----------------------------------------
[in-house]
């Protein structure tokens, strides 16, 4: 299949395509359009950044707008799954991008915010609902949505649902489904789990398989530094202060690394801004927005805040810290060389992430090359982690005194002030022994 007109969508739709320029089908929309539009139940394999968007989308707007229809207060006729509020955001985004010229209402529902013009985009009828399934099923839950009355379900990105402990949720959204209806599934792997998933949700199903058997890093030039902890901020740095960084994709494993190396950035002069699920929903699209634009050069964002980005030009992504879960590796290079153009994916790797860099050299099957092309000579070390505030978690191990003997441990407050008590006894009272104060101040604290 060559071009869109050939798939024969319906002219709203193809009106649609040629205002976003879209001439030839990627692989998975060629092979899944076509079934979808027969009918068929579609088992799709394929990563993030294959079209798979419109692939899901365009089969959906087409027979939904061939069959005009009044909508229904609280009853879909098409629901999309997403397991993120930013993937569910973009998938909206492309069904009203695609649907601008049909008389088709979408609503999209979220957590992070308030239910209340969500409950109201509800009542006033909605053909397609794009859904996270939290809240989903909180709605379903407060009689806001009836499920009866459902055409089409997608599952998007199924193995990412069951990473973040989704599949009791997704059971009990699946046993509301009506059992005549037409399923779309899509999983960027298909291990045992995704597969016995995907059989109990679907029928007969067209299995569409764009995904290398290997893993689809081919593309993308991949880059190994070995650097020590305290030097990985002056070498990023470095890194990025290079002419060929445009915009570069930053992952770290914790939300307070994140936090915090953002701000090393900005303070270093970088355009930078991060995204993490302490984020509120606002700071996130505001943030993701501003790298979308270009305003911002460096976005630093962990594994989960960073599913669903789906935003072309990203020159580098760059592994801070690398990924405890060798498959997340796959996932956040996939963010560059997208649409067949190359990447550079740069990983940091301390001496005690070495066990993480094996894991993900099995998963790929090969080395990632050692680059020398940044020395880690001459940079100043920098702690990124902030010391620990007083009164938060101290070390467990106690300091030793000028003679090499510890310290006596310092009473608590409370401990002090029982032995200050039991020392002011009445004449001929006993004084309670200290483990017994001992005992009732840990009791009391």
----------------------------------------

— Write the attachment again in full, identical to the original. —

[in-house]
């Protein structure tokens, strides 16, 4: 299949395509359009950044707008799954991008915010609902949505649902489904789990398989530094202060690394801004927005805040810290060389992430090359982690005194002030022994 007109969508739709320029089908929309539009139940394999968007989308707007229809207060006729509020955001985004010229209402529902013009985009009828399934099923839950009355379900990105402990949720959204209806599934792997998933949700199903058997890093030039902890901020740095960084994709494993190396950035002069699920929903699209634009050069964002980005030009992504879960590796290079153009994916790797860099050299099957092309000579070390505030978690191990003997441990407050008590006894009272104060101040604290 060559071009869109050939798939024969319906002219709203193809009106649609040629205002976003879209001439030839990627692989998975060629092979899944076509079934979808027969009918068929579609088992799709394929990563993030294959079209798979419109692939899901365009089969959906087409027979939904061939069959005009009044909508229904609280009853879909098409629901999309997403397991993120930013993937569910973009998938909206492309069904009203695609649907601008049909008389088709979408609503999209979220957590992070308030239910209340969500409950109201509800009542006033909605053909397609794009859904996270939290809240989903909180709605379903407060009689806001009836499920009866459902055409089409997608599952998007199924193995990412069951990473973040989704599949009791997704059971009990699946046993509301009506059992005549037409399923779309899509999983960027298909291990045992995704597969016995995907059989109990679907029928007969067209299995569409764009995904290398290997893993689809081919593309993308991949880059190994070995650097020590305290030097990985002056070498990023470095890194990025290079002419060929445009915009570069930053992952770290914790939300307070994140936090915090953002701000090393900005303070270093970088355009930078991060995204993490302490984020509120606002700071996130505001943030993701501003790298979308270009305003911002460096976005630093962990594994989960960073599913669903789906935003072309990203020159580098760059592994801070690398990924405890060798498959997340796959996932956040996939963010560059997208649409067949190359990447550079740069990983940091301390001496005690070495066990993480094996894991993900099995998963790929090969080395990632050692680059020398940044020395880690001459940079100043920098702690990124902030010391620990007083009164938060101290070390467990106690300091030793000028003679090499510890310290006596310092009473608590409370401990002090029982032995200050039991020392002011009445004449001929006993004084309670200290483990017994001992005992009732840990009791009391």